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Судебные дела / Зарубежная практика  / Clair S. Huffman and Estate of Patricia C. Huffman, Deceased, Clair S. Huffman, Executor v. Commissioner., United States Tax Court - Memorandum Decision, T.C. Memo. 1994-73, Docket No. 8542-89., Filed February 23, 1994

Clair S. Huffman and Estate of Patricia C. Huffman, Deceased, Clair S. Huffman, Executor v. Commissioner., United States Tax Court - Memorandum Decision, T.C. Memo. 1994-73, Docket No. 8542-89., Filed February 23, 1994


Clair S. Huffman and Estate of Patricia C. Huffman, Deceased, Clair S. Huffman, Executor v. Commissioner.

United States Tax Court - Memorandum Decision

T.C. Memo. 1994-73

Docket No. 8542-89.

Filed February 23, 1994.

Steven L. Staker, P.O. Box 3590, Camarillo, Calif., for the petitioner. Stephen R. Asmussen, for the respondent.

Supplemental Memorandum Opinion

NAMEROFF, Special Trial Judge: This case, involving petitioners' motion for litigation costs, is before us on remand from the United States Court of Appeals for the Ninth Circuit. * In our prior opinion, [Dec. 47,266(M)] T.C. Memo. 1991-144, affd. in part, revd. in part, and remanded [92-2 USTC ╤ 50,570] 978 F.2d 1139 (9th Cir. 1992), we held, in part, that the effective date from which to measure the cost of living adjustment provided in section 7430 1 is October 1, 1981. The Court of Appeals reversed and held that the effective date was January 1, 1986. The effect of this reversal will be reflected in a Rule 155 proceeding. The Court of Appeals further remanded the case to us for a detailed explanation as to how the award of attorney's fees and costs was calculated. In this connection the Court of Appeals indicated that the cost of the filing fee in this Court should have been allowed, because the petition was necessitated by the Commissioner's unjustified failure to respond in a timely fashion in the administrative phase.


* This opinion supplements Huffman v. Commissioner [Dec. 47,266(M)], T.C. Memo. 1991-144.

1 All section references are to the Internal Revenue Code. All Rule references are to the Tax Court Rules of Practice and Procedure.


We begin by noting, initially, that the Ninth Circuit Court of Appeals has stated, in connection with the quantum of explanation required in an attorney's fees determination: On the one hand, we need some "indication or explanation of how the district court arrived at the amount of fees awarded" because without an adequate explanation, "it is simply not possible for this court to review such an award in a meaningful manner." Chalmers v. City of Los Angeles, 796 F.2d 1205, 1213 (9th Cir. 1986), amended 808 F.2d 1373 (9th Cir. 1987); Cunningham v. County of Los Angeles, 879 F.2d 481, 484 (9th Cir. 1988). "On the other hand, we do not require an elaborately reasoned, calculated, or worded order; a brief explanation of how the court arrived at its figures will do". Cunningham v. County of Los Angeles, supra at 484.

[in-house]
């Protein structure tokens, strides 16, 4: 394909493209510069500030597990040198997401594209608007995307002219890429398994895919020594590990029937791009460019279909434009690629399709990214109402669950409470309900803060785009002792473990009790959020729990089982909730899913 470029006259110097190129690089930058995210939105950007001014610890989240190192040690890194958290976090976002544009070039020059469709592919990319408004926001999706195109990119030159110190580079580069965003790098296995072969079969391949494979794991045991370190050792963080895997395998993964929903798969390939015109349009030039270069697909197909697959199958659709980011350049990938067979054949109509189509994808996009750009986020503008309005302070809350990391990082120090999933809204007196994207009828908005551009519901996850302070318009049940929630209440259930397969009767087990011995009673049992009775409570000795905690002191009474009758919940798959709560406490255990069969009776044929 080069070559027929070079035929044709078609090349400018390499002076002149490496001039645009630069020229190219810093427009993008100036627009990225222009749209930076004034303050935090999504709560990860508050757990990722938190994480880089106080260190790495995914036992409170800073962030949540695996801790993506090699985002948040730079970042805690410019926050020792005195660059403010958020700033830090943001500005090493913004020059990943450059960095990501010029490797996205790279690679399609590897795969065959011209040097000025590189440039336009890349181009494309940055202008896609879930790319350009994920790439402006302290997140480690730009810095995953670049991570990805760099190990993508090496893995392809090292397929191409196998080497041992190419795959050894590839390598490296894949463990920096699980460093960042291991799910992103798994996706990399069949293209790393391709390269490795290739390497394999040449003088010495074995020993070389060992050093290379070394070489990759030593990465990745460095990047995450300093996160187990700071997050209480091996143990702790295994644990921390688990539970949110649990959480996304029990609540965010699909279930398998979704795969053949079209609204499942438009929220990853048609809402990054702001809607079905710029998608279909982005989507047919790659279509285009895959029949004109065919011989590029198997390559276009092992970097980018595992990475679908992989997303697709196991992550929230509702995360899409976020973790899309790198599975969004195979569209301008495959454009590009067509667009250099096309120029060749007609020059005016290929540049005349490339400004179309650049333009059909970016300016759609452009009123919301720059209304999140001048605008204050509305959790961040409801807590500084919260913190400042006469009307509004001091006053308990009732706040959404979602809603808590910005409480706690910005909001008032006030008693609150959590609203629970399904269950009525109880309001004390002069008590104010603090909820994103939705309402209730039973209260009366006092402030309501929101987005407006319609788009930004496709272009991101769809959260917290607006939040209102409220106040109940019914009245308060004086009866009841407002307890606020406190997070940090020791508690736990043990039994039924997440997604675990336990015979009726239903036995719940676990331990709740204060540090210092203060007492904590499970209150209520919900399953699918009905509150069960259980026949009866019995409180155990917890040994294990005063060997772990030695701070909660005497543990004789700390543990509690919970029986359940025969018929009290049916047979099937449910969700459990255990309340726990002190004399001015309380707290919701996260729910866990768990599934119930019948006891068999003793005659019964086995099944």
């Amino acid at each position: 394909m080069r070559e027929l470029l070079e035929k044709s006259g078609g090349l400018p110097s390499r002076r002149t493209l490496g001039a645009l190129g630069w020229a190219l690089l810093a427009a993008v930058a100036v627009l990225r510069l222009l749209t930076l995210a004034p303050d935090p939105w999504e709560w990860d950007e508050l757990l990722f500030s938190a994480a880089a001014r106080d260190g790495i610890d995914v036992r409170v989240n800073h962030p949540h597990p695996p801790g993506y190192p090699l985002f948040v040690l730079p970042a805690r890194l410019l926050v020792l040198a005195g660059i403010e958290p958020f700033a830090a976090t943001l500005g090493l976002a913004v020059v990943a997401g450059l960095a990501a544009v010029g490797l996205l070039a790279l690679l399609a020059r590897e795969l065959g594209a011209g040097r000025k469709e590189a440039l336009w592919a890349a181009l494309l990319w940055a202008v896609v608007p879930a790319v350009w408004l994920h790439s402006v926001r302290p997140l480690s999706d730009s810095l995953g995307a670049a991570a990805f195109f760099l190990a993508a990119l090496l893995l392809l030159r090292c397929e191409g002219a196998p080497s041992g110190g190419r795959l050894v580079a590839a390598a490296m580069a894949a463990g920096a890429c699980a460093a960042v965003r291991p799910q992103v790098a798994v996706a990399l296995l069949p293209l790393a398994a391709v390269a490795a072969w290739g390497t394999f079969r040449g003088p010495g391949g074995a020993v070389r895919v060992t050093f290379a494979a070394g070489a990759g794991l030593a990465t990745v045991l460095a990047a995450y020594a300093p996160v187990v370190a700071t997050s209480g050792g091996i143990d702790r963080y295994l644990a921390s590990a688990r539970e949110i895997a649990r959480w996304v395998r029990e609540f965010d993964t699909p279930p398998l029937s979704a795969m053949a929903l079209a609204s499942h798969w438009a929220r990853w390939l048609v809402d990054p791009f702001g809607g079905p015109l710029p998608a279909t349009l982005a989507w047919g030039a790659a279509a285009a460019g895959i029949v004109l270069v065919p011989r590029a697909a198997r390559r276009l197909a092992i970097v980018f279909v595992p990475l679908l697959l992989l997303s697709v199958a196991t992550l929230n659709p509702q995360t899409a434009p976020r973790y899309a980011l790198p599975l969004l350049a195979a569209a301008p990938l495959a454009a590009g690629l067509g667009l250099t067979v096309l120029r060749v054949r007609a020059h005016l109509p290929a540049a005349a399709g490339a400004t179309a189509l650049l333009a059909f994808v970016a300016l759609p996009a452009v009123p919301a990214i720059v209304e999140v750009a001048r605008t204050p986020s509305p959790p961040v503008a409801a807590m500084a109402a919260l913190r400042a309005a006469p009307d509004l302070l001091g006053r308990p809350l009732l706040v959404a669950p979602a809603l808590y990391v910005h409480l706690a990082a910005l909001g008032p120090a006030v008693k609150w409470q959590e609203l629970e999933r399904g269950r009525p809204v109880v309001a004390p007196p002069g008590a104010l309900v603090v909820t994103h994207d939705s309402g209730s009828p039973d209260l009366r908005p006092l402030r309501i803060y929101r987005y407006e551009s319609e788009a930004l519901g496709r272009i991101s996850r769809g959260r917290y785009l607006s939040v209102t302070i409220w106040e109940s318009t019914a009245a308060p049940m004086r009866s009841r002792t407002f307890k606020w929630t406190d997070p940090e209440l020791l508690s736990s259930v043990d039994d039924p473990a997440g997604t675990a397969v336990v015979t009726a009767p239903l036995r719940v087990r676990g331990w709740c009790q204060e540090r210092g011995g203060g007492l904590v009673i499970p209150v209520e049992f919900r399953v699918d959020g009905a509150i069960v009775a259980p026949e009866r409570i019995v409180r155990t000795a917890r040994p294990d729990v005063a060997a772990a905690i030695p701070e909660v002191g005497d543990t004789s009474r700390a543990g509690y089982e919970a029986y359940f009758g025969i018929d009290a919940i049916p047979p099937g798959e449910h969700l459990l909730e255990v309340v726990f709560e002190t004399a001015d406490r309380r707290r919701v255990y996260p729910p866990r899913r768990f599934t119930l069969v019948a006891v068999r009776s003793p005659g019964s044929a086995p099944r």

The fee applicant has the burden of producing satisfactory evidence as to the number of hours reasonably spent on the case. This is normally done by submission of time charge records. In the instant case, petitioners' counsel has submitted summaries of the time charges. In the appendix to this opinion we reproduce, in part, the summary of the claims made by petitioners' counsel, both in the original motion for litigation costs and in the supplemental motion. It is to be noted that there are numerous instances of combinations of activities for which a one-time charge is made, and it is extremely difficult for the Court to determine precisely the number of hours spent on various tasks. We observe the following with respect to charges made subsequent to the filing of respondent's answer conceding the case: (1) Some portion of 23.5 hours was charged to research with regard to the fees application; (2) some portion of 11.4 hours was charged to conferences or activities with another attorney; (3) some portion of 16 hours was charged to research with regard to a reply to respondent's objection.

We think the amount of time assigned to legal research solely for the purpose of enhancing the fee petition is unreasonable. We question the need to bring in another attorney for review and consultation and to charge the client with the time spent by each. Petitioners' counsel, in his motion, had claimed a higher rate for the attorney's fees than provided by statute based upon his alleged expertise as a special factor. We denied the higher rate in our prior opinion, and the claimed charges do not reflect such expertise. The elaborateness of the motion, affidavits, supplemental motions and affidavits, and reply to respondent's objection was unnecessary.

Accordingly, using our best judgment, we award petitioners legal fees for 5.9 hours charged prior to filing of the petition. Further, we award petitioners' counsel the attorney's fees claimed as set forth in the motion and supplement to the motion (including paralegal fees) reduced as follows: for the period beginning September 26, 1989, we reduce the time spent for legal research by 8 hours. 2 Further, we reduce the claim by 4 hours for conferences with KGS, 2 hours pertaining to 1989, and 2 hours pertaining to 1990. Accordingly, petitioners are entitled to recover for 55.2 hours of attorney services.


2 To simplify the calculations, this latter reduction of 8 hours should be made from 1990 time charges.


Furthermore, we allow petitioners to recover their paralegal fee, costs, and filing fee as set forth in the motion and amendment to the motion in the total amount of $156.77.

Decision will be entered under Rule 155.


Time spent by petitioner's counsel is designated with the initials "SLS", and time spent by another attorney with the law firm is indicated by the initials "KGS". Paralegal time is represented with the initials "LS".


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